Stories from the Field

5 Oct 2015

Wageningen University masters student Sophie tells her story about her time in Indonesia working on the following project: Identifying reporting needs from fishermen, levels of understanding, representation and value of information:  An example from the small-scale tuna fisheries in Ambon, Indonesia

Sophie’s story:

Since the I-Fish program started a couple of years ago, catch and effort data is collected from several locations around Indonesia. This includes one of I-Fish’ most remote sampling sites in Buru and Ambon, Maluku Province. My study is focused on the small-scale handline tuna fisheries in this region. Fishermen have cooperated for over two years in these sites, giving their data to MDPI enumerators, but have not yet received results from this data collection in a comprehensive way. It was my job to identify what is the best way to report this to the fishermen. When information is selected to present in a report to fishermen, it is still not known to what extent fishermen can read the information produced. Therefore, the main focus of my study was how understandable, representative and valuable the produced information is to fishermen from Maluku.

Through interviews we questioned what fishermen can get from the information and what aspects are confusing to them. Representation relates to how the information produced represents the fishermen’s own experiences at sea. Do they recognize the patterns in the graphs? With value we want to identify how valuable the information that is produced is to fishermen and what reasons they have to receive information from their fishery.

The main questions then were identified as “What information can be presented in a report to Maluku fishermen and how?”. To answer this question, I went to Ambon and Buru for two weeks to collect interviews from 20 individual fishermen. First of all, fishermen were very thankful for me coming to Buru and showing them all the information we produced from their data. The graphs I showed included catch per month, fuel use per trip per month, catch compositions, total catch per month and catch per fishing grounds. Information about catch and fuel were among the most important graphs, while they had least interest in catch compositions. Since the number of fishermen using a GPS device is increasing, the information on fishing grounds would be important for them to have. Some fishermen had troubles in understanding and reading information from the graphs, but with little help, every single fishermen was able to read the graphs. Troubles in understanding mainly came from the fact that they never saw graphs like this before and therefore, they did not know how to read values from the graphs. The order in which I presented the graphs to them was either contributing to understanding or causing confusion.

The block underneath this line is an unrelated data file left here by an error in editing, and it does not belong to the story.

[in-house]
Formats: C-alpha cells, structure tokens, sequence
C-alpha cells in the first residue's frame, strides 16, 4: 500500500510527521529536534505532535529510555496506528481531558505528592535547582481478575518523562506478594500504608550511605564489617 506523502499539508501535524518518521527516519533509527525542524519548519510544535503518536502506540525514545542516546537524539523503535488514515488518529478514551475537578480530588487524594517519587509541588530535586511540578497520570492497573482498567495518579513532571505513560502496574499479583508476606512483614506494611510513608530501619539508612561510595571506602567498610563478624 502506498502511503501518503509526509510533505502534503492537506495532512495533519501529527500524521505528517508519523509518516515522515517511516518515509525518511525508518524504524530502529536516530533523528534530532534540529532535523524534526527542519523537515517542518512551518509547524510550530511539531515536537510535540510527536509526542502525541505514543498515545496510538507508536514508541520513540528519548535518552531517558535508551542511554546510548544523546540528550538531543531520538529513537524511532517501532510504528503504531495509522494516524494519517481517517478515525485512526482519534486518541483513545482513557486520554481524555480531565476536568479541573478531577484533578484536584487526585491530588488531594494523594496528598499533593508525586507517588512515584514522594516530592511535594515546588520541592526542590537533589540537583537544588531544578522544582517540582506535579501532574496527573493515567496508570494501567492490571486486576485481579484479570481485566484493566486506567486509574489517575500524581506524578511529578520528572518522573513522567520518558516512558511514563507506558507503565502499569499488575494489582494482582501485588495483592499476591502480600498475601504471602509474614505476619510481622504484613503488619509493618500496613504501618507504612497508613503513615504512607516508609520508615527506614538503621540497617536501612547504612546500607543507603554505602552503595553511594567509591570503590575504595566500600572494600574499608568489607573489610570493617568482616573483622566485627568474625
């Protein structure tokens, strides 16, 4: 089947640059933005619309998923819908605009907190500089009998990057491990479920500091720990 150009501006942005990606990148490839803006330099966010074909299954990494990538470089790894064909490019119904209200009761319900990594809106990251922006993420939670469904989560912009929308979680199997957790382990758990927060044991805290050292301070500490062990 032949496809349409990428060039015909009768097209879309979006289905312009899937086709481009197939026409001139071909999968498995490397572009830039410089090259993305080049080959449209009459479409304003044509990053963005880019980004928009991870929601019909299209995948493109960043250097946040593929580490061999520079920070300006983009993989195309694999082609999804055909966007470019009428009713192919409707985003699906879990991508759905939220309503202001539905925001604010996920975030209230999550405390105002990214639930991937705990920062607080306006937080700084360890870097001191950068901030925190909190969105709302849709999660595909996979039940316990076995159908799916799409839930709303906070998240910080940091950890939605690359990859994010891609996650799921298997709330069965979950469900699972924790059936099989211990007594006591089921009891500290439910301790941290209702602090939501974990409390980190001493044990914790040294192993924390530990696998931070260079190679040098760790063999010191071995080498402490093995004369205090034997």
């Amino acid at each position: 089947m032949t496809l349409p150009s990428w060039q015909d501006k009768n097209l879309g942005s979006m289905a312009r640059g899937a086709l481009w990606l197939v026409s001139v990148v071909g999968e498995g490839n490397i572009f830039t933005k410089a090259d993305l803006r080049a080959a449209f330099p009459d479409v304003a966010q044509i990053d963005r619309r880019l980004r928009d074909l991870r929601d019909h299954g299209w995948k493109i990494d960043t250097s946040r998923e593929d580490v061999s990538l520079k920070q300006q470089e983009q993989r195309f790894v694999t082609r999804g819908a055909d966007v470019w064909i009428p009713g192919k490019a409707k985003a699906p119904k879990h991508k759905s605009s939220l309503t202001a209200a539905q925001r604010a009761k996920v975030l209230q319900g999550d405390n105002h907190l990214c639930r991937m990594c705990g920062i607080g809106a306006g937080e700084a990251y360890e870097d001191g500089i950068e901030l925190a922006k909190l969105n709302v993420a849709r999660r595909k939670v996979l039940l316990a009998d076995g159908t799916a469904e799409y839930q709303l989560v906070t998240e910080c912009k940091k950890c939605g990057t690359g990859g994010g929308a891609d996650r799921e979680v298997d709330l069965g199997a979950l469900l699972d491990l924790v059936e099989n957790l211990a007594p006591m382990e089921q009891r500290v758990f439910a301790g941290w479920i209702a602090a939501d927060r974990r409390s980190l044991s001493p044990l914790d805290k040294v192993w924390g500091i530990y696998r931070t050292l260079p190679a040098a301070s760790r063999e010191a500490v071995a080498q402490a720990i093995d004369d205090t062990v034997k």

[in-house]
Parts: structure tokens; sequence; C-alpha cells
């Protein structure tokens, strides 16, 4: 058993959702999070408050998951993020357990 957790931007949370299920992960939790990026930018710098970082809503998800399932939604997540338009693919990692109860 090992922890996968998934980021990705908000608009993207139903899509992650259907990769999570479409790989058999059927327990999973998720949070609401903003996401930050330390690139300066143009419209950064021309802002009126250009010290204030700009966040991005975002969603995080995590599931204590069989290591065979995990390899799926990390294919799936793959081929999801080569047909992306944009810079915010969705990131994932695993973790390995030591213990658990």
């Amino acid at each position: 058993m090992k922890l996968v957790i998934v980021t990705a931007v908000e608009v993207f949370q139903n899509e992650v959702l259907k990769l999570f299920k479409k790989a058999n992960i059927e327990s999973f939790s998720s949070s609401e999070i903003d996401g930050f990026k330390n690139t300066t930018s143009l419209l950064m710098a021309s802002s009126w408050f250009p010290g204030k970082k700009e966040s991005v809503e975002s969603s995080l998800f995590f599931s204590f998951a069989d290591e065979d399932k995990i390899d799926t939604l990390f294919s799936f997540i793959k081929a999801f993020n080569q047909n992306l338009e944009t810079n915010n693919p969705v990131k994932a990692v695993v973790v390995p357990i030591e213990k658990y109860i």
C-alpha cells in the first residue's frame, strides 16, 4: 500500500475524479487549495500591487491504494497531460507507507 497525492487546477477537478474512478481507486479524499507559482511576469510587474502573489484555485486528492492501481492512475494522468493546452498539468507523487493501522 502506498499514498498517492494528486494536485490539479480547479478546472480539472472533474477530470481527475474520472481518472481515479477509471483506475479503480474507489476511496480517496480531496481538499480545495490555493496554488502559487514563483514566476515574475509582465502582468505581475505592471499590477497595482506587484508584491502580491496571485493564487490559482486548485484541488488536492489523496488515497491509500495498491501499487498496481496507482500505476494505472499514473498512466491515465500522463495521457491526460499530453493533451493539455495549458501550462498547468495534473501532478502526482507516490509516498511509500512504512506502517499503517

From all interviews I collected, I made a selection of the most important and most valued graphs that will be presented in a short report to the fishermen of Maluku, where also the order of information presented is taken into account.

Apart from my study, I would like to share some of my experiences I had in Indonesia. I learned a lot about the fishery itself, about the way of living, about the fishing community and about the value of giving information back to fishermen. The people in both Ambon and Buru were very kind and thankful that I spend time in ‘educating’ and ‘teaching’ them something new. Although I was the only blond, blue-eyed girl on Buru, it was great to live with the fishermen themselves, enjoy the beautiful remote island and be part of their community.

One of the greatest experiences I had was going out at sea as a crew member with one of my respondents. That day, he taught me everything about handline fishing, showed me how to find a pod of dolphins and how to catch a tuna. I was very surprised that I got the opportunity to fish myself on that small boat in the middle of the ocean, surrounded by spinner dolphins. Landing my first skipjack tuna, in that scenery with all other fishermen watching me and clapping hands, was the best feeling ever.

MDPI would like to thank Sophie for her short report and we look forward to reading your complete thesis when it’s finished.  From the results of Sophie’s work and from MDPI feedback from the field we are now producing periodic reports to the various stakeholders of the I-Fish data collection. These reports are intended to tell each stakeholder a little about what the data can tell them about the fishery for their interests or in their jurisdiction. Please contact MDPI or go to . We are currently working on putting aspects of the reporting system online and this will be available shortly at

Catch of the day: Yellowfin Tuna.

Some simple graphics used to explain data collection importance to the fishermen and also to show them that data can potentially inform them on aspects of their fishery which could support improvement or efficiencies.

Writer: Sophie Neitzel

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